Citizen journalist avoids jail time after arrest at GOP rally

A citizen-journalist arrested more than three years ago after filming a Republican rally at a North Georgia pumpkin farm will avoid prison time as long she lives up to terms of her probation, a judge ruled on Monday.

Nydia Tisdale must pay a $1,000 fine and complete 40 hours of community service for her conviction on a single misdemeanor obstruction charge, Judge Martha Christian said. Tisdale was granted first offender status, meaning she won’t have a criminal record if she completes the terms of her sentence.

The high-profile case ensnared some of the state's top GOP figures and had been watched closely by those in the media and their advocates. It was seen as a key test in Georgia of free speech vs. private property rights. And it made Tisdale — a longtime fixture along with her camera at public meetings — a minor celebrity, honored with an open government award.

Tisdale, 54 was acquitted earlier this month of both a felony obstruction charge and a misdemeanor charge of criminal trespassing.

Richard Griffiths, president elect of the Georgia First Amendment Foundation, was in the Dawson County courtroom on Monday to watch the sentencing and said he was “pleased with the outcome.”

He said the judge seemed to base her decision on the fact that Tisdale “was not found guilty of the underlying charge of trespassing at a public political rally, albeit on private land.”

But Griffiths said he also worried that the fact that authorities pursued the case at all could have “a chilling effect” on journalists weighing whether to cover some events that should be public.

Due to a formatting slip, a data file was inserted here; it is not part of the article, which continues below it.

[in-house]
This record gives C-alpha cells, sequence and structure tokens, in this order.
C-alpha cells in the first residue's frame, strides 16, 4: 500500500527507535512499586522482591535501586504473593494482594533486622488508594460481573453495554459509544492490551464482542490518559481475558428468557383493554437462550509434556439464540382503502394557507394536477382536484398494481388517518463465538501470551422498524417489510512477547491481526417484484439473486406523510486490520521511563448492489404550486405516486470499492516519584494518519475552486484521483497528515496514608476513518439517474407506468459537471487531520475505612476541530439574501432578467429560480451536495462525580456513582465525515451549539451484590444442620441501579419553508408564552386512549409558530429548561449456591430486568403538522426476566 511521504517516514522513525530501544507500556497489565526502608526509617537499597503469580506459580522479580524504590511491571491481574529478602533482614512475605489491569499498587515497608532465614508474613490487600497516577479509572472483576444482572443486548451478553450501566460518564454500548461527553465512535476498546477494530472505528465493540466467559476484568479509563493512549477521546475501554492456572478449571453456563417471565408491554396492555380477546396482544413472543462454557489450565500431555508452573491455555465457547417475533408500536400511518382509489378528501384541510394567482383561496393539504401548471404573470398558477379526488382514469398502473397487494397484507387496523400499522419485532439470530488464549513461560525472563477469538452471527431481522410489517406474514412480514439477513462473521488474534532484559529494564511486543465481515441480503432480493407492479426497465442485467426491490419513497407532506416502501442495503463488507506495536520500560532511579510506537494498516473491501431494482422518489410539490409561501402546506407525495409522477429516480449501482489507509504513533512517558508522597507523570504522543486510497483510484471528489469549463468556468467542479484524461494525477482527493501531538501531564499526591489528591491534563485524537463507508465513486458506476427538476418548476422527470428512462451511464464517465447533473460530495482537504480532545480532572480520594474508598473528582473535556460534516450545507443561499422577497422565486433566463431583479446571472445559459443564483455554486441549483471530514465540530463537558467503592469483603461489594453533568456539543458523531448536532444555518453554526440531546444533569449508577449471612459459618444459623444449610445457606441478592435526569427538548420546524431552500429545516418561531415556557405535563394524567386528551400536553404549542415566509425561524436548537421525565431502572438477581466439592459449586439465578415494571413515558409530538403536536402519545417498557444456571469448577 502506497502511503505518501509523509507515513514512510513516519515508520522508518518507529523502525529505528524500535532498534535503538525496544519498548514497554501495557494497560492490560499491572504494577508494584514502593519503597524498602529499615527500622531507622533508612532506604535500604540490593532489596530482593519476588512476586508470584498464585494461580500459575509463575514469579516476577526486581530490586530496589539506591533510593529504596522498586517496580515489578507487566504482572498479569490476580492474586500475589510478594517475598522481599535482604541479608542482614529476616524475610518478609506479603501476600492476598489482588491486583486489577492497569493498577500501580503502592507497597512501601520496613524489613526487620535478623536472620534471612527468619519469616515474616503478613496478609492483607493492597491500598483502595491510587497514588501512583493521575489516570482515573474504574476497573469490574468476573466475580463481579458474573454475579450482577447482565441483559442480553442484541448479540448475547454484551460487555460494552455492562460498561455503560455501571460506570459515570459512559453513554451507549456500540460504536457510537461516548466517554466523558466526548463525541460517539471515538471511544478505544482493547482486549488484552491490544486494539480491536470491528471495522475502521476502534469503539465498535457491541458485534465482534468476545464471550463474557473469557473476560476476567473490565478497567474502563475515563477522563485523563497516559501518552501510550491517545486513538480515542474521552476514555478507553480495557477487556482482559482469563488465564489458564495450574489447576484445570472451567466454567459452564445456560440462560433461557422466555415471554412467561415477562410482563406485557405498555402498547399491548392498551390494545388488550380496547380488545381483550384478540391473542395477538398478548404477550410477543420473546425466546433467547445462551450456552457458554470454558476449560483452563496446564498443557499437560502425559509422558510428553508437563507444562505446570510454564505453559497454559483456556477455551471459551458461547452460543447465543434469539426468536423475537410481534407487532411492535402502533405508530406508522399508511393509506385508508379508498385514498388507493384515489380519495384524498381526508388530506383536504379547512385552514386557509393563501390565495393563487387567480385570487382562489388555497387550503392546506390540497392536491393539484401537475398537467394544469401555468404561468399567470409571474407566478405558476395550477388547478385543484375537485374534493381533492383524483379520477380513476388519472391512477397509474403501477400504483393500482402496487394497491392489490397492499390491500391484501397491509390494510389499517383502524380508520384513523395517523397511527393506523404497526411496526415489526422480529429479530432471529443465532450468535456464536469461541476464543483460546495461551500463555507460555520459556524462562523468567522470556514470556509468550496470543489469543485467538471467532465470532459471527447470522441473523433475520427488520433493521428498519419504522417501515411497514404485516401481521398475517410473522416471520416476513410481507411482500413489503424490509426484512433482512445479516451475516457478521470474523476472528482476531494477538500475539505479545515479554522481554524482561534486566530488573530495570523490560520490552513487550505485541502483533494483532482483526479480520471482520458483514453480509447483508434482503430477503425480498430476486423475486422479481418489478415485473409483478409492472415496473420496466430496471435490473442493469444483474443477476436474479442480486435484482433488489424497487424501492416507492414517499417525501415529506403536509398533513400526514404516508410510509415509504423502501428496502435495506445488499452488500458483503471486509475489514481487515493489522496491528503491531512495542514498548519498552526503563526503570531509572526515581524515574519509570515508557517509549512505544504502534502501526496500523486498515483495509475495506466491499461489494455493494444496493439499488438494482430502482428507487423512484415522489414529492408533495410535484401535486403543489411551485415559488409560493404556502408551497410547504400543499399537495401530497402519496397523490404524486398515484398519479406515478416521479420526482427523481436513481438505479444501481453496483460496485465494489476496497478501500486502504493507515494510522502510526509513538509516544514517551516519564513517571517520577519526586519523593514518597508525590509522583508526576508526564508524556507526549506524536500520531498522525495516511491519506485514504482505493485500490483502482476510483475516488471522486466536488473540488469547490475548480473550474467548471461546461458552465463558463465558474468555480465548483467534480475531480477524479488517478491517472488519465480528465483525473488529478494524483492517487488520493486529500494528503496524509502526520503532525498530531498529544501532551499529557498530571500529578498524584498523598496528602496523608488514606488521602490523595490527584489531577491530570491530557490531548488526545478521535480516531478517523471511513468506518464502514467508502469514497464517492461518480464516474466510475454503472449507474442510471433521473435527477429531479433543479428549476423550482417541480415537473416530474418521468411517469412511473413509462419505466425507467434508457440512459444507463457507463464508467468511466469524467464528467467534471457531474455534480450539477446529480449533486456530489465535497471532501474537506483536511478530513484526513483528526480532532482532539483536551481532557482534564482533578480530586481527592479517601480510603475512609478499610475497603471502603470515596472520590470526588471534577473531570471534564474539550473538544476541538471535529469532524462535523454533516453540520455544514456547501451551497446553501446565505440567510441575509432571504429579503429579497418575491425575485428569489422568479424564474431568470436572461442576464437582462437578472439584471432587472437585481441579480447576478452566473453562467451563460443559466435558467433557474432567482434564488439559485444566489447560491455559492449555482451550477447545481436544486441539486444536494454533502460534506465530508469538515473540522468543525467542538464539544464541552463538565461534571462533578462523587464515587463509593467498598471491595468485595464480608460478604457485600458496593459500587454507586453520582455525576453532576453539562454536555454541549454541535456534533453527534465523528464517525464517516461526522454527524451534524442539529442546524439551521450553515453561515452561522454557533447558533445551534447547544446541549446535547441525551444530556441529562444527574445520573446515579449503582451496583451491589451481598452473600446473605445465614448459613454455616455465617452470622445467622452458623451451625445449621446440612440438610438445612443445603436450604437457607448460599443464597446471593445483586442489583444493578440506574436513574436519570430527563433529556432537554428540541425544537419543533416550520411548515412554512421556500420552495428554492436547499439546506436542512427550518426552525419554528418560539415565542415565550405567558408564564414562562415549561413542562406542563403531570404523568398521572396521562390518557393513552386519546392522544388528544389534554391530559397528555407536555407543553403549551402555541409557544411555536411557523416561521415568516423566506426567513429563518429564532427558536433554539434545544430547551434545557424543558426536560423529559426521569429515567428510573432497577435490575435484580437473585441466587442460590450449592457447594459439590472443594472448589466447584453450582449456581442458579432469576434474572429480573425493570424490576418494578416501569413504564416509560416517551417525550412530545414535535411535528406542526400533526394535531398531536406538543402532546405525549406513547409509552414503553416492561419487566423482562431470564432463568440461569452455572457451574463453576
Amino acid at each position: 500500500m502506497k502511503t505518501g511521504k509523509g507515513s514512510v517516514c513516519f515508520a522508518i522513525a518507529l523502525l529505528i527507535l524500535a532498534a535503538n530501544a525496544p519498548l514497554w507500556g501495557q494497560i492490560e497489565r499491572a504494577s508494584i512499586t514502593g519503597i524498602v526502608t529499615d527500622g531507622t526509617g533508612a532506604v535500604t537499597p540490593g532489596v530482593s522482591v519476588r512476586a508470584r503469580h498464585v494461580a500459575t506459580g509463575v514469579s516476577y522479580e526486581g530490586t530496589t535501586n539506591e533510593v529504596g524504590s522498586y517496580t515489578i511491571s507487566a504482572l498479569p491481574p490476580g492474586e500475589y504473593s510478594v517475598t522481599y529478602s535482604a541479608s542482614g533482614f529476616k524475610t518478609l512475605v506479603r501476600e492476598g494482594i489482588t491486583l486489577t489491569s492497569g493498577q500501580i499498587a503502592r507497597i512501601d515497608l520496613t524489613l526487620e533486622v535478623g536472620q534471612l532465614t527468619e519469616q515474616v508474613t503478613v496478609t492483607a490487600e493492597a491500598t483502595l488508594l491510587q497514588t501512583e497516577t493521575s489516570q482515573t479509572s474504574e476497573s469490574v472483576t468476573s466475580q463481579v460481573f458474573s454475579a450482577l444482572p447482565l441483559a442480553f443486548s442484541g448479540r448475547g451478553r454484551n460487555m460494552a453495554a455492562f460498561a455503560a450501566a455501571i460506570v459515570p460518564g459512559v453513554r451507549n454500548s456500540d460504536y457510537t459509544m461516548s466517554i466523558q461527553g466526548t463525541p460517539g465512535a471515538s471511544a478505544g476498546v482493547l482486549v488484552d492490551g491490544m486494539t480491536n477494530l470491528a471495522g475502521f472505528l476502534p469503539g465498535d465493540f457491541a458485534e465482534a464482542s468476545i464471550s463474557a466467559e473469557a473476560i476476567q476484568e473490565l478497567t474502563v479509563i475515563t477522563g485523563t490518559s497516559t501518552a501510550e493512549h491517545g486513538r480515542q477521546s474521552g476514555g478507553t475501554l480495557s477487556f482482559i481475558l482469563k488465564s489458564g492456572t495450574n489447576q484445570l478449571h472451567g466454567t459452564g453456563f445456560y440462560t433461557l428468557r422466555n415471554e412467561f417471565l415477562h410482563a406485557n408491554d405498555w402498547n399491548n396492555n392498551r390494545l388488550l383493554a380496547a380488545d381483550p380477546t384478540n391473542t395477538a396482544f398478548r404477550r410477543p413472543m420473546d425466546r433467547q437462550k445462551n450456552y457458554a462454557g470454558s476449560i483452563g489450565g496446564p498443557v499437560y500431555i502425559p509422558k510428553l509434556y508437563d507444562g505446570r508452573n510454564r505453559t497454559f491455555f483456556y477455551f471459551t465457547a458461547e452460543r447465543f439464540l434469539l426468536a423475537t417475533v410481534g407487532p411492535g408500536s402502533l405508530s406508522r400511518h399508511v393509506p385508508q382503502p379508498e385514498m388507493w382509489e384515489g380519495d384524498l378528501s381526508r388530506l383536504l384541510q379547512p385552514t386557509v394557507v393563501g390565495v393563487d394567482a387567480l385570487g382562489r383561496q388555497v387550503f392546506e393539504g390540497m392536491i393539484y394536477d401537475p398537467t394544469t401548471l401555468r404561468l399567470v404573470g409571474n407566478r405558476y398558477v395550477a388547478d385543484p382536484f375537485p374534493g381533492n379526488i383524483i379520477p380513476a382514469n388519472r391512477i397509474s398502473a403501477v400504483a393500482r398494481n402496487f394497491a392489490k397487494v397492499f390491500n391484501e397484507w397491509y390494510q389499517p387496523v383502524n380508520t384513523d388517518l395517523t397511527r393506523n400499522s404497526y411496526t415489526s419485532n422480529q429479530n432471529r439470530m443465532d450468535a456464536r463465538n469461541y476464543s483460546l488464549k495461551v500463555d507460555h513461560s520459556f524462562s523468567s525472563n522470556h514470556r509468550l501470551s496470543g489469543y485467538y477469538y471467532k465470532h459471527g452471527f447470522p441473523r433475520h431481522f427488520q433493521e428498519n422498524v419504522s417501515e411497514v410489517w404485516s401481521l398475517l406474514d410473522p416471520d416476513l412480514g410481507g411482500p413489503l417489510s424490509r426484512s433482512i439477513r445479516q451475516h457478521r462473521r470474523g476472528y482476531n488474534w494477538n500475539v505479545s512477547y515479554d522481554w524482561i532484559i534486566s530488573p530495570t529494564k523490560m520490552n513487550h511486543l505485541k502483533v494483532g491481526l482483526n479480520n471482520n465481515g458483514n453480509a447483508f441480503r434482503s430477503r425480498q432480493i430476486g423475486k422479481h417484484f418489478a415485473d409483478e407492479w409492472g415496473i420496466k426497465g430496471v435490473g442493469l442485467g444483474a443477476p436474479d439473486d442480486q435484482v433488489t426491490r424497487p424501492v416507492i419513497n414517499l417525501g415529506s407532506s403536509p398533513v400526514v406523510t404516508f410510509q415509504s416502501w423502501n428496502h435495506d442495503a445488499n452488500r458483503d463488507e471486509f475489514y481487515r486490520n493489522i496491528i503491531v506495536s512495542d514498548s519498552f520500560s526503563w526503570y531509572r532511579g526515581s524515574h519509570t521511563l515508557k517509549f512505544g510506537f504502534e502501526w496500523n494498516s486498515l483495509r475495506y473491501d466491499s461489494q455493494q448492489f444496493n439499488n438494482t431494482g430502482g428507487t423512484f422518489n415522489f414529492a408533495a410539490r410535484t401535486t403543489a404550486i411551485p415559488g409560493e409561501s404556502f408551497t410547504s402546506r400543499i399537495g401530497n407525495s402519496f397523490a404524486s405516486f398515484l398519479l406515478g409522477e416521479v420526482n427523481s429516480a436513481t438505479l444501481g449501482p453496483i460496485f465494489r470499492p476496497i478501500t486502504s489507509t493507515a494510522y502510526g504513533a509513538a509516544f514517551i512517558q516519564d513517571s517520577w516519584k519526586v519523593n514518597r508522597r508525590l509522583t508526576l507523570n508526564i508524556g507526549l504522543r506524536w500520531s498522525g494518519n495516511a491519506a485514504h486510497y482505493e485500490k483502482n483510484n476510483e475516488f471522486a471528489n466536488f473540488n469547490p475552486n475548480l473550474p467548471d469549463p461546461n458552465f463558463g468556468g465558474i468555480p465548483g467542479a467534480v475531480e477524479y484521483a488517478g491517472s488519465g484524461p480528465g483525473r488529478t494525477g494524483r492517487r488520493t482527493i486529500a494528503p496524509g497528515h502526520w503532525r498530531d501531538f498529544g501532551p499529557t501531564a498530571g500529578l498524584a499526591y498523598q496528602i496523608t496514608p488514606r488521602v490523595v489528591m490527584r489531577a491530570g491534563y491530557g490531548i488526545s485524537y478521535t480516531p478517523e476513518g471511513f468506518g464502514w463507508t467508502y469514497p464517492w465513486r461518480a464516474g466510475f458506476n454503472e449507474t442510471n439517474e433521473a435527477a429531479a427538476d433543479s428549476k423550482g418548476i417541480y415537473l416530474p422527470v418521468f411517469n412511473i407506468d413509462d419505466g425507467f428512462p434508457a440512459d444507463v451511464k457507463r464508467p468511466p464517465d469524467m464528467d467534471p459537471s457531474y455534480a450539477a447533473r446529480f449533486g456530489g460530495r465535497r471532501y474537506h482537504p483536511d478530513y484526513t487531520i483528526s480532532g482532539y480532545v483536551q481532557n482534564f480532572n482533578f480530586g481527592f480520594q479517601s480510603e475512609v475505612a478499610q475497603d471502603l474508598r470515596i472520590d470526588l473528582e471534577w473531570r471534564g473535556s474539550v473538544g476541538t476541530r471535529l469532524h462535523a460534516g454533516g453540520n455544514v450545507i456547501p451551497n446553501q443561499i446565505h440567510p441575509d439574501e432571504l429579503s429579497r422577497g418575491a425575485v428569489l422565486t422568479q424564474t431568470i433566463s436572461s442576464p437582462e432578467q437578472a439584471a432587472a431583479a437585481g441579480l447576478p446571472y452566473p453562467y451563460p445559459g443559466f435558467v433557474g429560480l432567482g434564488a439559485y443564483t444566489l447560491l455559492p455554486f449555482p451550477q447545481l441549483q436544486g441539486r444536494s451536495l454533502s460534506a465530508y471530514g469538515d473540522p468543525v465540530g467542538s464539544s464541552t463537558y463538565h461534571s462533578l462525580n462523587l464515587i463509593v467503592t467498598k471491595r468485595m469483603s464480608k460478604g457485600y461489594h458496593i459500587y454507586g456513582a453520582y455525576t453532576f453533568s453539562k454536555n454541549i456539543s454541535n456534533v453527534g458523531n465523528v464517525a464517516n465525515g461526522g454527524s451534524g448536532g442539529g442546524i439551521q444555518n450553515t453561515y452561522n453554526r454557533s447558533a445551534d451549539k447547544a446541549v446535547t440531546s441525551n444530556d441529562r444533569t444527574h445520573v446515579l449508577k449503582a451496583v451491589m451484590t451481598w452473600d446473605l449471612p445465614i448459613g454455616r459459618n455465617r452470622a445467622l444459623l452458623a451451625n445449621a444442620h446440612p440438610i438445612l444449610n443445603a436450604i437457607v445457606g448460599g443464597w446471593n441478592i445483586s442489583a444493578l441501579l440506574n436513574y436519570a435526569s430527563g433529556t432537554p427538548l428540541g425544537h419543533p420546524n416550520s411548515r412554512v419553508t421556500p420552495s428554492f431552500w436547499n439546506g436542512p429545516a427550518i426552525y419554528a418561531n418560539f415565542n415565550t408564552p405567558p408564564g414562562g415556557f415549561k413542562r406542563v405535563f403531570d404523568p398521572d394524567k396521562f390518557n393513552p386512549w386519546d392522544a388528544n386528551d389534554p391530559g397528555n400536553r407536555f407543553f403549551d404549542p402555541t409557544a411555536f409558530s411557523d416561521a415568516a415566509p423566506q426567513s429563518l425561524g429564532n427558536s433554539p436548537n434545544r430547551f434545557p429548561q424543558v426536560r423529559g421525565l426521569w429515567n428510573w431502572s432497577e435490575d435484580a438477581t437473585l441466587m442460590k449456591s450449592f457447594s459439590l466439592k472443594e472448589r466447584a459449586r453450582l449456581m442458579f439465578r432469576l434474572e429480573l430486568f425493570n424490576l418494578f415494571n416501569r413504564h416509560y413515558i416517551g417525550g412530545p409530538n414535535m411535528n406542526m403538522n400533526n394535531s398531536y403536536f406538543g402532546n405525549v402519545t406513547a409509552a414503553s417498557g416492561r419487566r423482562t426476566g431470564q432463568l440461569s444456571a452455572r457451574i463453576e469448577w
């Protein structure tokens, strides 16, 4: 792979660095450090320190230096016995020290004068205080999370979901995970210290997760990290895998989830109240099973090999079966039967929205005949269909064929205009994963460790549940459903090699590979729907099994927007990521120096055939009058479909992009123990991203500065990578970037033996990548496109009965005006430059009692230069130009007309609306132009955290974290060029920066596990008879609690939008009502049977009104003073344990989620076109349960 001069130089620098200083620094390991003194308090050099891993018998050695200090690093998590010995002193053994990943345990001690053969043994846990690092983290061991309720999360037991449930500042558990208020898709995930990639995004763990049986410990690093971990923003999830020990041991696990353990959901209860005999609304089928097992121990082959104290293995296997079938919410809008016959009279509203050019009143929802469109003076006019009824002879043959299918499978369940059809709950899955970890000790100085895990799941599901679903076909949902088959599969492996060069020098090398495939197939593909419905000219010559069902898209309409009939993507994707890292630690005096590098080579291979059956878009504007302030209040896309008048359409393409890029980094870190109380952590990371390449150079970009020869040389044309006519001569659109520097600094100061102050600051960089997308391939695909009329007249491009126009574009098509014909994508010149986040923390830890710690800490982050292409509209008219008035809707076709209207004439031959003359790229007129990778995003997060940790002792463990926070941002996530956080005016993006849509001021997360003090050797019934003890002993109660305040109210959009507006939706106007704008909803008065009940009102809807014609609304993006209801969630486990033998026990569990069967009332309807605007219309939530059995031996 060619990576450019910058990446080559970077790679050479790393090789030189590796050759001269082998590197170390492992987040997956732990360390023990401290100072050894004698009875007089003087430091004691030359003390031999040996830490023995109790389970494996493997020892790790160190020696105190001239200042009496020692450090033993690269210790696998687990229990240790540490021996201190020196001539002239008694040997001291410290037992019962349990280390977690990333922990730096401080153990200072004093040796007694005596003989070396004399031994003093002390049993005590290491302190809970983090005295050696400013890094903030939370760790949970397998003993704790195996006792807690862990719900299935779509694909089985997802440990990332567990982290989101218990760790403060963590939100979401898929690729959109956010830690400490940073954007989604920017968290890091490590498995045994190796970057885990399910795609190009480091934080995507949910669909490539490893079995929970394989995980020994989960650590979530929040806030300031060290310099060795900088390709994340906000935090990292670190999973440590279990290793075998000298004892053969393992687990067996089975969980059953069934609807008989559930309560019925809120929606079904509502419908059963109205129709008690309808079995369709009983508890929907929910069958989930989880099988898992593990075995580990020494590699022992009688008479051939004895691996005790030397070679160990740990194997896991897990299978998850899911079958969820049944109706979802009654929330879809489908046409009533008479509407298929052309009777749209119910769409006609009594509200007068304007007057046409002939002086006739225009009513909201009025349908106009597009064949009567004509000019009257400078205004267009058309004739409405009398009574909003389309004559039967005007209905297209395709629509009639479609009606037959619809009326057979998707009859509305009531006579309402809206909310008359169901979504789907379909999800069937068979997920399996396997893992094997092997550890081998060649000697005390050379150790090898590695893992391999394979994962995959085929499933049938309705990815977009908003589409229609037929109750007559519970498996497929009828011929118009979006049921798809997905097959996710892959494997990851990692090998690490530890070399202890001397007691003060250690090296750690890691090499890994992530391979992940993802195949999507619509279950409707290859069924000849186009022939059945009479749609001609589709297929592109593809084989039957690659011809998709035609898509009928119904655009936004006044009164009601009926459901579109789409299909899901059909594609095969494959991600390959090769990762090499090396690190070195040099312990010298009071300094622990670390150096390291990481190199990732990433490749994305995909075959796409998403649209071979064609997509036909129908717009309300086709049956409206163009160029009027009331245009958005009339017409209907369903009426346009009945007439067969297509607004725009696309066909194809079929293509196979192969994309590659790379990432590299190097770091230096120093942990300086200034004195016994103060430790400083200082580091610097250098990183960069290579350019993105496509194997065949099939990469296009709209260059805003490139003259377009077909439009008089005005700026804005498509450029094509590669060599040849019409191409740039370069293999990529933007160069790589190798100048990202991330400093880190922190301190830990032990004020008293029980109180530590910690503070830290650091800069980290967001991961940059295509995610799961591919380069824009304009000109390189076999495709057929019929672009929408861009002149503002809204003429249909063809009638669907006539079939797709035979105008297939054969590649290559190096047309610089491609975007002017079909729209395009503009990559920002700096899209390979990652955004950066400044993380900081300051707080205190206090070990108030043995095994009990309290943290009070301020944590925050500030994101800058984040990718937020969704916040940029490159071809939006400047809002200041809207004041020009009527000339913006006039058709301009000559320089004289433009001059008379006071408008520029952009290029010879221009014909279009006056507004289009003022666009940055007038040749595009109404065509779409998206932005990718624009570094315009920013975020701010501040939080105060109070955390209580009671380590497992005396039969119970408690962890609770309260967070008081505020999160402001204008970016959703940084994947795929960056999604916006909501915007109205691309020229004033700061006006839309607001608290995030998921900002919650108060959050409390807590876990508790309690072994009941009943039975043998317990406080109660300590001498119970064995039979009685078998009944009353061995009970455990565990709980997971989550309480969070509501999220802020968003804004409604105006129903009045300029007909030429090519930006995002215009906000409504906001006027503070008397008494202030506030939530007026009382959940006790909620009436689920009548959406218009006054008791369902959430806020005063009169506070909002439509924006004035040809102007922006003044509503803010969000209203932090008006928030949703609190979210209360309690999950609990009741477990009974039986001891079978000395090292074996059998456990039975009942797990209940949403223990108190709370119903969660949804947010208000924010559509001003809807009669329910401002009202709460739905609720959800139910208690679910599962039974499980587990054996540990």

On Aug. 23, 2014, Tisdale attended a GOP rally at Burt’s Pumpkin Farm in Dawsonville with plans to video speeches from political candidates. She claimed she had permission to do so from one of the farm’s owners.

But after about an hour, Tisdale was removed from the rally by Dawson County Sheriff’s Deputy Tony Wooten. A scuffle ensued but the versions of what happened during that encounter differ.

Tisdale said Wooten didn't identify himself as a law enforcement officer when he hauled her from the event and pinned her forcibly against a counter as he took her into custody, leaving her with bruises.

“I felt like I was being raped with my clothes on,” Tisdale testified.

Wooten disputes that and said Tisdale was only arrested after she refused to obey his instructions. He also said she broke his phone and struck him.

Former Attorney General Sam Olens was among those who testified at Tisdale's trial. Gov. Nathan Deal managed to beat back a subpoena seeking his testimony. Both had been at the rally.

On Monday, prosecutors sought an apology from Tisdale as part of the sentencing. Tisdale’s lawyer, Bruce Harvey, vehemently objected. The judge sided with Tisdale.